Russian

Webster Hall

Scope and Content Note

The Ivan Shkott Papers consist of one box of correspondence, manuscripts and printed material documenting Shkott's professional activities between 1927 and 1933.

Ivan Shkott (1903-1933) was descended from the Scottish educator James Scott, who came to teach Russian children English at the beginning of the 19th century. His great-grandson, Ivan Shkott, inherited his love of both, the Russian and Scottish cultures. In the early twenties he was a student at Moscow University, and in the spring of 1923 was accused of activities opposed to Bolsheviks. Soon after that he was arrested and exiled to the Narymsk district in Siberia. Shkott was lucky enough to escape crossing the Soviet-Polish borders. In 1925 he worked in France as a manual laborer. In 1927 he was introduced to A. Remizov and became an admirer of Remizov's writings. It was Remizov who helped Shkott to publish his first (and only published) novel on student life at the Soviet high school. In 1933 I. Shkott committed suicide by taking a huge dose of veronal.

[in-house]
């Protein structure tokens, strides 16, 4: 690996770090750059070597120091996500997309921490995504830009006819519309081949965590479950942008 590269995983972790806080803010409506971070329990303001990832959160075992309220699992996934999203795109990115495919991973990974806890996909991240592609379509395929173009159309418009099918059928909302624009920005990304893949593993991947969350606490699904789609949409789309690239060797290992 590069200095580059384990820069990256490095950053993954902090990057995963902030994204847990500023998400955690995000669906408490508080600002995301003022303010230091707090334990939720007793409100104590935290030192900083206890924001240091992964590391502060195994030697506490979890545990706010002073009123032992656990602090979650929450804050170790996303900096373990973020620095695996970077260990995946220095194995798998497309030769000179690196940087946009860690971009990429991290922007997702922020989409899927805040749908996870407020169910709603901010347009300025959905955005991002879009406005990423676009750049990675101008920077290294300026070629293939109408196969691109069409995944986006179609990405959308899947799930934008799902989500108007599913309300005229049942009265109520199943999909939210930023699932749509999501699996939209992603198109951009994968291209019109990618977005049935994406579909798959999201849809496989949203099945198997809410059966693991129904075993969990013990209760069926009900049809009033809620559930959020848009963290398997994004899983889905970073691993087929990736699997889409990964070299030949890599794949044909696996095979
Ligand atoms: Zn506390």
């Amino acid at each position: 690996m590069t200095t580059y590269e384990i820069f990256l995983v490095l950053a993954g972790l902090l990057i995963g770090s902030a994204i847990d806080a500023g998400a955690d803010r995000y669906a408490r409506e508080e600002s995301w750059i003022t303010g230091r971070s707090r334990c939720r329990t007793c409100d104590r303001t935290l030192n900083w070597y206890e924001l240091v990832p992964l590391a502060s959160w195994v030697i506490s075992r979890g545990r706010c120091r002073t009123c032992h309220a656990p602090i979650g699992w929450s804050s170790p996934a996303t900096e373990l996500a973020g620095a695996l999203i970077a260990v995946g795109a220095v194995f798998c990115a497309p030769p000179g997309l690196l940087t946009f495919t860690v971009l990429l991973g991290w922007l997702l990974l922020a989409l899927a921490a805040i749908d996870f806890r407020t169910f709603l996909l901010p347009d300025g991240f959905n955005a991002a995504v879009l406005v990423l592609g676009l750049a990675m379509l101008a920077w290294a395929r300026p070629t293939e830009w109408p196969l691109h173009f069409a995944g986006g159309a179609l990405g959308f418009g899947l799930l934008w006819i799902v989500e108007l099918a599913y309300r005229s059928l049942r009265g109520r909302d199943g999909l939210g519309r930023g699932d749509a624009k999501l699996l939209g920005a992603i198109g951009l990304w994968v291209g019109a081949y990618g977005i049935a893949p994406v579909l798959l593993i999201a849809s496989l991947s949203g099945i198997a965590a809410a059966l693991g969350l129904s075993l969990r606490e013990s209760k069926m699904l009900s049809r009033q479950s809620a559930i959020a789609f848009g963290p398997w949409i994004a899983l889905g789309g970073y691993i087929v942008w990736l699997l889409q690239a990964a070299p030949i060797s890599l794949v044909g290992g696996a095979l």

Internal evidence suggests that Shkott's scrapbooks were compiled by A. Remizov after Shkott's death in May 1933. These scrapbooks are similar to the Remizov and Remizova-Dovgello scrapbooks put together by A. Remizov during the 1940s. They were created by combining letters and clippings that document Shkott's personal and professional activities.

RELATED MATERIAL: The Amherst Center for Russian Culture has information about I. Shkott beyond that found in this collection. Sources include: A. Remizov and S. Remizova-Dovgello Papers, Schakovskoy Family Papers, Union of Russian Writers and Journalists Abroad Records. Contact the Amherst Center for Russian Culture for further information.

 

Webster Hall